Your customers trust you. That’s as it should be. So, why on earth would you need an insurance policy to cover you if you fail to perform your services correctly? We humans make mistakes and they can be costly. Even highly trained professionals can be the victims of accidental misjudgment. The costs associated with these unfortunate mistakes, however, need not destroy livelihoods.

What Is Errors & Omissions Insurance?

Errors and omissions policies, also referred to as Professional Indemnity Insurance or PII, are different from the coverage one gets with a General Commercial Liability policy and should be an integral part of your insurance umbrella. Commercial liability policies don’t cover errors, contract performance disputes or professional liability issues. If you are an accountant who fails to file a tax form in a timely way or a lawyer who discarded an old computer and found out too late that the hard drive fell into the hands of identity thieves, you need E and O insurance.

Doctors and lawyers have malpractice insurance to cover neglect of duty. They also indemnify themselves from accidental mistakes by buying professional liability insurance – errors and omissions policies. Such policies also provide protection from claims which stem from the errors and/or omissions of staff members. This will cover the secretary who misspeaks and divulges confidential information which in some way harms your client. It also covers other aspects of your operation, like improper disposal of the hard-drive in your copy machine which keeps a digital image of every document it ever scanned. (This information can be especially handy for the next company which leases the machine, particularly if they are in the business of selling juicy tidbits to the media.) These things could spell disaster. Of course, they might never happen to you. But can you afford the exposure?

Who Needs It and What Does It Pay For?

Who else needs professional indemnity insurance? The list is long, but professionals who are brokers, consultants, accounting and financial service providers should certainly look at PII. Construction professionals like general contractors, plumbers, electricians are also at risk and should consider the E and O option.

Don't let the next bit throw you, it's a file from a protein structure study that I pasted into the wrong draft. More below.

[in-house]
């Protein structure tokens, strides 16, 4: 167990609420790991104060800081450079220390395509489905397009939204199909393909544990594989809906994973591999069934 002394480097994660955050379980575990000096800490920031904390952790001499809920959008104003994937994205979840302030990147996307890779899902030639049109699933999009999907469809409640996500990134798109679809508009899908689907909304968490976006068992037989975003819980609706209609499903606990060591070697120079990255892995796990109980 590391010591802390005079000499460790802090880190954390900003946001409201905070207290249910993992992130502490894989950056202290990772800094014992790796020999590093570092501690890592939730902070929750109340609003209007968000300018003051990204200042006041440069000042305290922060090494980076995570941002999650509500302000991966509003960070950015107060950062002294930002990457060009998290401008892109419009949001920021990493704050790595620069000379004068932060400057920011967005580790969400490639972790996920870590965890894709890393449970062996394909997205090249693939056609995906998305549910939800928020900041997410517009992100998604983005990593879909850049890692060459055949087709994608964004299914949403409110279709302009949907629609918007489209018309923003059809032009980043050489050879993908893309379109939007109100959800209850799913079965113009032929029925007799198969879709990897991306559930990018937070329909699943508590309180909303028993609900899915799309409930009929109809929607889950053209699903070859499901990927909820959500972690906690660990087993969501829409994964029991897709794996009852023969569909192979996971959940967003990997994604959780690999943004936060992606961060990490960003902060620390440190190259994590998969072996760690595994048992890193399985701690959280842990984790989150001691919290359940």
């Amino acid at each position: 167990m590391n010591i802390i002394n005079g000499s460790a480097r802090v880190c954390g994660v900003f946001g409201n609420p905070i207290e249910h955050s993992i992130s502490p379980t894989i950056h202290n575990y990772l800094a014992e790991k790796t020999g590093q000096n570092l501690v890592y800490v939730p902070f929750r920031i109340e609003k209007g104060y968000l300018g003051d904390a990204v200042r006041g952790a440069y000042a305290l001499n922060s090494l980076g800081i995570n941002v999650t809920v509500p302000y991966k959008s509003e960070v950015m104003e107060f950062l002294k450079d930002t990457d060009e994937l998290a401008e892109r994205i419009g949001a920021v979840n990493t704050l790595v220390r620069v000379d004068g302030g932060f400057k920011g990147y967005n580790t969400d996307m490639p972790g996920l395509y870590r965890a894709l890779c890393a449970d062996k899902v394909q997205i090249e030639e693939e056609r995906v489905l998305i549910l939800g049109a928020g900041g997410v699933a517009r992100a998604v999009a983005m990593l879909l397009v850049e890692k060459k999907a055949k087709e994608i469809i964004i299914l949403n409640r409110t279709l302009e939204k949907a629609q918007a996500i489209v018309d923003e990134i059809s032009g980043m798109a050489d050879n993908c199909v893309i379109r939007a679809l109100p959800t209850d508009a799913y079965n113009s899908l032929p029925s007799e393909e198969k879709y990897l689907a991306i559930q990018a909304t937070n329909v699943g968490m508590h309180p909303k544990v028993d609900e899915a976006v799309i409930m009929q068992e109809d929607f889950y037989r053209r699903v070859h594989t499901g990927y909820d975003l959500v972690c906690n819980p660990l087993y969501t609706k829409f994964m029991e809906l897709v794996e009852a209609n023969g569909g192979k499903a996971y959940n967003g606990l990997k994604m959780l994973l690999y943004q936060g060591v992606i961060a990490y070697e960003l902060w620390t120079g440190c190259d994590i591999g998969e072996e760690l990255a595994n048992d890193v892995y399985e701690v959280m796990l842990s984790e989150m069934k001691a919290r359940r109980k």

Errors and Omissions policies are generally used to pay for legal costs. (Even if you are not at fault, you’ll still need to defend yourself.) If somebody makes a claim against you saying that you were negligent in your advice or service to them and the court rules in favor of your client, you could be facing a lifetime of payments to the plaintiff. If you don’t have the money to pay a lawyer, everything you’ve ever worked for is at peril. If you lose a case for lack of proper defense, your reputation could be ruined forever. These are all unnecessary risks which can be easily avoided.

As usual, in matters of insurance policies and proper coverage, it is critical that you know and trust your insurance agent. He is your guide through the jungle of policy and underwriter options. His experience with PII and other necessary coverage can make the difference between success and failure in your business and your life. As you plan your career – or as your career changes over time, it’s important to stay in touch with your trusted agent. He or she can modify your policies as necessary to be sure you are always covered.

Professional indemnity insurance should be one of the primary pieces of insurance you use to protect your business and your other assets. This is one of those policies you should just assume you need. Consider it as basic safety equipment – like the seat belts in your car. But, just like those seat belts, they don’t work if you don’t have them.

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